Definition of contagious
- contagious diseases
- contagious people
- a contagious ward
- contagious enthusiasm
- contagious laughter
It's a highly contagious virus.
I have a cold and I'm still contagious.
I'm sick, but the doctor says I'm not contagious.
These example sentences are selected automatically from various online news sources to reflect current usage of the word 'contagious.' Views expressed in the examples do not represent the opinion of Merriam-Webster or its editors. Send us feedback.
Essentially, infectious diseases and contagious diseases are caused by disease-producing agents such as bacteria and viruses, but they differ in that contagious diseases can be spread to other people by direct or indirect contact.
Anything contagious, such as the flu, is always automatically infectious: if you can catch it from someone, it's being passed to you via an infectious agent, which is the thing that gets you sick—usually a virus or a bacteria.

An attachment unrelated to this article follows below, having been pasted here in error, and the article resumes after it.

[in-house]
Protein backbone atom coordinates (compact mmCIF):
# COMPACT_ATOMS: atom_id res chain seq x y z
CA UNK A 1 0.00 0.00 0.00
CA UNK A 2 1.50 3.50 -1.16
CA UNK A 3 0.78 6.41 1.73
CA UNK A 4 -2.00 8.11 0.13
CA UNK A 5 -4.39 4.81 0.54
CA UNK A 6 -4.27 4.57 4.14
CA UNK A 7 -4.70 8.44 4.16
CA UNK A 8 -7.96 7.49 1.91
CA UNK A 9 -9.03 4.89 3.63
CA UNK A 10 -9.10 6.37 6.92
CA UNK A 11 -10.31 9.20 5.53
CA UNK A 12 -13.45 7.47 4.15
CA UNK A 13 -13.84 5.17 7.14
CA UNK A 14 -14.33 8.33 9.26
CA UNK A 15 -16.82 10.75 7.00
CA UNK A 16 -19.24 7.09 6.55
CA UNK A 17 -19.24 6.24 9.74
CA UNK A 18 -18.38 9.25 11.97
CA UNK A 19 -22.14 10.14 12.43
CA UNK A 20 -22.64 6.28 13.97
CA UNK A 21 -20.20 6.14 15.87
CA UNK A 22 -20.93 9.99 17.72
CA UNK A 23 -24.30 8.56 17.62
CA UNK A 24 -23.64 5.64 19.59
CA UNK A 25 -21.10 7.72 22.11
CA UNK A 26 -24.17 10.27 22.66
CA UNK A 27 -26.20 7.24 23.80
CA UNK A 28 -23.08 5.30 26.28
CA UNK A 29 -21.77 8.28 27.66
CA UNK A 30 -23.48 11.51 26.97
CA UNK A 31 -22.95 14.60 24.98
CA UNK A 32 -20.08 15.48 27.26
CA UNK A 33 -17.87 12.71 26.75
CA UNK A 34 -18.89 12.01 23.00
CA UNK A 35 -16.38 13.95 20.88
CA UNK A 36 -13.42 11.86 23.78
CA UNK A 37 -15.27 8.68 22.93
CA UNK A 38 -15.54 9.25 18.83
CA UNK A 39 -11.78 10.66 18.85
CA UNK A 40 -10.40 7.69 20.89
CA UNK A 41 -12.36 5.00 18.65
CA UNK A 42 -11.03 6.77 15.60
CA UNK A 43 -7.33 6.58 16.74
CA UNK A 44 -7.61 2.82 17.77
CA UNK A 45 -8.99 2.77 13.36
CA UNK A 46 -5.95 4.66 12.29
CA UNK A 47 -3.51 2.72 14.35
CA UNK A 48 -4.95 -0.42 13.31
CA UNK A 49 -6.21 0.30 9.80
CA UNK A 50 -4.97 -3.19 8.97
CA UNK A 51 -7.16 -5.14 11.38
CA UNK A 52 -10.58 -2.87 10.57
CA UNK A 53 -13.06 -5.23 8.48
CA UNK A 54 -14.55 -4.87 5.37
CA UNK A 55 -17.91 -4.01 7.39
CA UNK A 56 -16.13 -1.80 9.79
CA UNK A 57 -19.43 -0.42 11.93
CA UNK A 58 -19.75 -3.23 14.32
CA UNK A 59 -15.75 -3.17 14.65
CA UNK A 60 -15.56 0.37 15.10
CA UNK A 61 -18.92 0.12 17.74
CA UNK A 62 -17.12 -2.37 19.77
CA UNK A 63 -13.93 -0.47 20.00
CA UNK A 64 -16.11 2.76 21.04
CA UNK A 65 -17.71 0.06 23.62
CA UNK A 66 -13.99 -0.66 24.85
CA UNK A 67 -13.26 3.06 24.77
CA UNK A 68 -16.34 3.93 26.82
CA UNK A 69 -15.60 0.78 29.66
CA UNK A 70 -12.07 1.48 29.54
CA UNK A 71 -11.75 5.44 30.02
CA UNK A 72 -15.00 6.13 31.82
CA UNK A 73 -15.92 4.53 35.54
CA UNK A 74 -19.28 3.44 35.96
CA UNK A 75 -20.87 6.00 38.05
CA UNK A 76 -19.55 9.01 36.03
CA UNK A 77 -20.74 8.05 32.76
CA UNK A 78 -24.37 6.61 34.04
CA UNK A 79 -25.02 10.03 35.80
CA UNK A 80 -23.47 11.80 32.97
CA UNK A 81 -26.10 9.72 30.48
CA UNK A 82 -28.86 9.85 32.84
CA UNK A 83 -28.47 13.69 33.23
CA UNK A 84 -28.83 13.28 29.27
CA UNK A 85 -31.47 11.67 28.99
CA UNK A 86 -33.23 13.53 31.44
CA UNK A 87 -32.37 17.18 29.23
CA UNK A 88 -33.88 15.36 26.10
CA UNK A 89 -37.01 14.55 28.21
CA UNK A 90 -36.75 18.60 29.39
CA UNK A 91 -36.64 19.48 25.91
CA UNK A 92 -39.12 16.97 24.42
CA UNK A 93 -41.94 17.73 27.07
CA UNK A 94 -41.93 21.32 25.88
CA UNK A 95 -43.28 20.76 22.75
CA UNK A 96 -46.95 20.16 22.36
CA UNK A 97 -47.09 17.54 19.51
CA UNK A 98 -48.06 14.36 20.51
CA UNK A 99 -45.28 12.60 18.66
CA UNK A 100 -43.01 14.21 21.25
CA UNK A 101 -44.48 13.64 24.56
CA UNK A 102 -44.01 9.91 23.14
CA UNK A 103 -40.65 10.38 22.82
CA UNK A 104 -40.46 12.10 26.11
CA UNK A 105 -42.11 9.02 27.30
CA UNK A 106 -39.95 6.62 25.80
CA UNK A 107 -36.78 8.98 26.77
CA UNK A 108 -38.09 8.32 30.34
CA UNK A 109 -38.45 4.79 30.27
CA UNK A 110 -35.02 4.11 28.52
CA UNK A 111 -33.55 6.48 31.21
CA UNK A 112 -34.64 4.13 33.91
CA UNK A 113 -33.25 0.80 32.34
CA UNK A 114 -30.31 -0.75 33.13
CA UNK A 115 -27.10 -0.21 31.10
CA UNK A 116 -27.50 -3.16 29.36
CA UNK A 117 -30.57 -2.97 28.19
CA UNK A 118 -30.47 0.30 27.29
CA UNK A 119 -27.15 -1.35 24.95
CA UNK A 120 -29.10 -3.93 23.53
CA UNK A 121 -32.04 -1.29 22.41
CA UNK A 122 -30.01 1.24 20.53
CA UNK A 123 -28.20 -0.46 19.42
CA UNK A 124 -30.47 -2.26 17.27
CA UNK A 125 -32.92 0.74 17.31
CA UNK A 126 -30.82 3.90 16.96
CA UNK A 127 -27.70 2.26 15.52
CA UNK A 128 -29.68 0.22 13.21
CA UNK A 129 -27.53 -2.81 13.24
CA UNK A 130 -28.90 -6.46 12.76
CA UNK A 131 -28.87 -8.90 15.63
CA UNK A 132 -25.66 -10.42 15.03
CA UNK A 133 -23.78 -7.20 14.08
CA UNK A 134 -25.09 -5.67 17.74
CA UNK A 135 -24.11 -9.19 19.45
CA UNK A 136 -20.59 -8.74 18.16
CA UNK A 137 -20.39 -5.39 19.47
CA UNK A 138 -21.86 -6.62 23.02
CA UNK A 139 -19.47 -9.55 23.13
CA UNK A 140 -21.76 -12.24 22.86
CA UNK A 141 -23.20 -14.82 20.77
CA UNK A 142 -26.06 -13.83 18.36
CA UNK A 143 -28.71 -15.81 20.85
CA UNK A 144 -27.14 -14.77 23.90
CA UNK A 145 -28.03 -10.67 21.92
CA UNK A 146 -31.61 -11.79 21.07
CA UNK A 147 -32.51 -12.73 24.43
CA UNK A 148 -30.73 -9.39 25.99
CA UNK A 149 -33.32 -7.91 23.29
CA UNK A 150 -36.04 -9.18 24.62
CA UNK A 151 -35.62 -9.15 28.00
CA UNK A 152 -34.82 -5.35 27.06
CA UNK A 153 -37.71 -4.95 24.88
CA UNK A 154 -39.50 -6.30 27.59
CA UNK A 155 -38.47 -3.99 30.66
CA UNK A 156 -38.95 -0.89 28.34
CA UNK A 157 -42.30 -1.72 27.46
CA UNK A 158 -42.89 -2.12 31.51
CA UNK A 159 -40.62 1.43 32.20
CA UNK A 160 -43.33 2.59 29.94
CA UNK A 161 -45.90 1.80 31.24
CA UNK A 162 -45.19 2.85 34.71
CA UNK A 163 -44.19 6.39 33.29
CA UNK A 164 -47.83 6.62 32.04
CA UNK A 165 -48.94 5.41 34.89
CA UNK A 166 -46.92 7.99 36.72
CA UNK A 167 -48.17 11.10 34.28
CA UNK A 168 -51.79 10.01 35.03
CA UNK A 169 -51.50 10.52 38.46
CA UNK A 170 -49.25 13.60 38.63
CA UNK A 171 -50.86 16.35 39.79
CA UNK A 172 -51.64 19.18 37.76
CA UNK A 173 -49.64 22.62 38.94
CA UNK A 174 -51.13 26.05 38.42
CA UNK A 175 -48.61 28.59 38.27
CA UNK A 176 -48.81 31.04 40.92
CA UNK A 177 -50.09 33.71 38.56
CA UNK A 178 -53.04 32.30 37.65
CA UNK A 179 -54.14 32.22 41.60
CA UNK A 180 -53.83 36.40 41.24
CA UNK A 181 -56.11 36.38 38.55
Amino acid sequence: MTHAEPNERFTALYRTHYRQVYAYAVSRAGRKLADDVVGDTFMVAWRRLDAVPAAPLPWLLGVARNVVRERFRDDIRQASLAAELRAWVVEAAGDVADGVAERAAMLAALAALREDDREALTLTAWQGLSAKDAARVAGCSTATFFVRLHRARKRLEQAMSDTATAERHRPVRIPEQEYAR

The reverse, however, isn't true. Just because something is infectious does not mean it's contagious. Food poisoning, for example, is infectious but not contagious: food can be contaminated with a bacteria (an infectious agent) that makes you sick, but you can't give your food poisoning to someone else by shaking their hand or even giving them a kiss.
Both contagious and infectious are also used figuratively, often in much happier contexts: laughter can be contagious; someone's enthusiasm can be infectious. While both words are used figuratively of both pleasant and unpleasant things, contagious is more often chosen for the unpleasant, as when it's grumpiness or fear that seems to be spreading.
: able to be passed from one person or animal to another by touching
: having a sickness that can be passed to someone else by touching
: capable of being easily spread to others : causing other people to feel or act a similar way
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